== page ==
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#1590390 01/04/11 01:49 PM
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Hi everyone. I'm new here. I'm calling myself BBB cause it stands for my three favorite styles, Baroque, Boogie and Blues, my personal three B's.

In preparation for further discussion, why do music theory rules exist? Is it that following the rules will simply make your music sound better? What does "better" actually mean? Who decided that they sound better, and why? (Better than what?)

I've answered these questions satisfactorily for myself and my own playing, but I was curious what others think. Particularly if there are any experienced, academic, etc. composers resident on this forum, or experienced self taught composers.

In another post, currawong wrote:

Originally Posted by currawong
Originally Posted by btb
Besides being a sequence of the dreaded “consecutive fifths” (to be avoided like the plague in the best of posh Harmony circles).
Whether or not you use consecutive/parallel fifths has nothing to do with "poshness", but rather the style you're writing in. If you want to sound like most composers from the 18thC, you will tend to avoid them for the most part. Not because it's some arbitrary rule, but because it's an observation about what generally happens in the music written in that era.


So, to me, this does not answer the question of "why" did music from the 18th century sound the way it did. I have an answer, but I wanted to see what others thought, first.

Last edited by BBB; 01/04/11 02:15 PM.
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I think music theory is an attempt to make music intelligible. Though... I think music is mostly an emotional art, rather than an intellectual one.

"Besides being a sequence of the dreaded “consecutive fifths” (to be avoided like the plague in the best of posh Harmony circles)"

That's old school thinking. I love consecutive fifths. I use them regularly.

Best, John smile

P.S. I hope GS Monks doesn't see my reply. laugh


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Yes, as do I. I have a particular interest in imitating Baroque music, though, and when I do that, I do avoid parallel fifths. What I'm interested in is why did anyone ever avoid parallel fifths? In the context of other styles, as you rightly point out, they sound great! WHY did Bach avoid them? WHY did Mozart avoid them? WHY did Beethoven avoid them? Can anyone answer this?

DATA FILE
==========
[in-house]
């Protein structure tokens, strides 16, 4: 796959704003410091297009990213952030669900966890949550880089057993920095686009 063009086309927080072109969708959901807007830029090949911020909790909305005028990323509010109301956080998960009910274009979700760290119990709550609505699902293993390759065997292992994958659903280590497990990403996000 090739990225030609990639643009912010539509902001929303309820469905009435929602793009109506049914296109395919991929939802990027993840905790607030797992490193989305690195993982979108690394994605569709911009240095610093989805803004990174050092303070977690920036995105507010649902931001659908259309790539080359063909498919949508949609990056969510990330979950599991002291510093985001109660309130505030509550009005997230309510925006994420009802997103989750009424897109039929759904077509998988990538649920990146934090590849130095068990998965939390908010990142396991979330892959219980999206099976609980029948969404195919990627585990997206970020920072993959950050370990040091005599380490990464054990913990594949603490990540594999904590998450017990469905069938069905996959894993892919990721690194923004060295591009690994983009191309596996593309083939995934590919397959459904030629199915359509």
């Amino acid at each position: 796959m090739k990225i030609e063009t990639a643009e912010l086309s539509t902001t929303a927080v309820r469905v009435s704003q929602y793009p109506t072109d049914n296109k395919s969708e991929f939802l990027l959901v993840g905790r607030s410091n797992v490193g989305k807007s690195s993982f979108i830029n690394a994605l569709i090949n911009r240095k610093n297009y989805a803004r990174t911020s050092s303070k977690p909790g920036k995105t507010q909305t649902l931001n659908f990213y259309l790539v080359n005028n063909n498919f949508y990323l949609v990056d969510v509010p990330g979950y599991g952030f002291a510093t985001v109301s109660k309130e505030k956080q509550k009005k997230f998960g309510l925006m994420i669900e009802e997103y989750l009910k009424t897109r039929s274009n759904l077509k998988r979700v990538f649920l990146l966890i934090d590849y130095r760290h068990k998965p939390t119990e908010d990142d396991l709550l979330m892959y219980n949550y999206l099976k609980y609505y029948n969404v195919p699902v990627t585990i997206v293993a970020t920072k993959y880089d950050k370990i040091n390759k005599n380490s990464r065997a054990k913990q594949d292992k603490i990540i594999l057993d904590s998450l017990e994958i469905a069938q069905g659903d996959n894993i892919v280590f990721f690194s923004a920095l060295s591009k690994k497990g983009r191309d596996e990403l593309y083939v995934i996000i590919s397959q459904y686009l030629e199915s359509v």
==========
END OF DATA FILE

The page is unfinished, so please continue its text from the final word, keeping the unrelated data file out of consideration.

One answer I've heard is that it is easier for a group of singers to follow their part if you avoid hollow consonant parallel movement such as fifths. That makes sense, but obviously the old composers were not composing just for voices nor were they constantly thinking: " now if someone transcribed this keyboard piece I'm writing for voice, I really hope it'd be easy for SATB singers to figure out their part!" There must have been another, simpler reason. What was it?

A youtube video: Why Parallel Fifths are bad This guy explains it with the "difficult for singing" perspective, but this is not enough for me.

Note that I consider this "parallel fifths" business only one part of the mystery of "WHY" did the old composers write that way. There are other mysteries. Why avoid augmented seconds? Why avoid doubling the leading tone? Again, I do have answers for these that satisfy me, and help me with my own creation of music, but I'm not certain how similar my own answers might be to those with "traditional" background in 18th century theory/harmony/composition.

Last edited by BBB; 01/04/11 02:52 PM.
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The rules of harmony and music theory are similar to the rules of grammar in a language. A grammar textbook lists a few of the more common constructions in the language, but this barely scratches the surface of the language and the actual language is learned by using it in everyday situations. Similarly the rules in a music theory textbook are merely some of the more commonly-encountered constructions in music. Real music is infinitely more complex and is learned on the job, so to speak.

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That still doesn't answer the "why." Imagine you are J.S. Bach himself, sitting down at a clavichord to create a new french suite movement. He improvises, he writes. He makes choices between different sounds. We know, from looking at his scores, that he chose to avoid parallel fifths. Does anybody know why? Why did he like that sound better? Is there an origin for this reason? *edited to remove content that did not advance my point*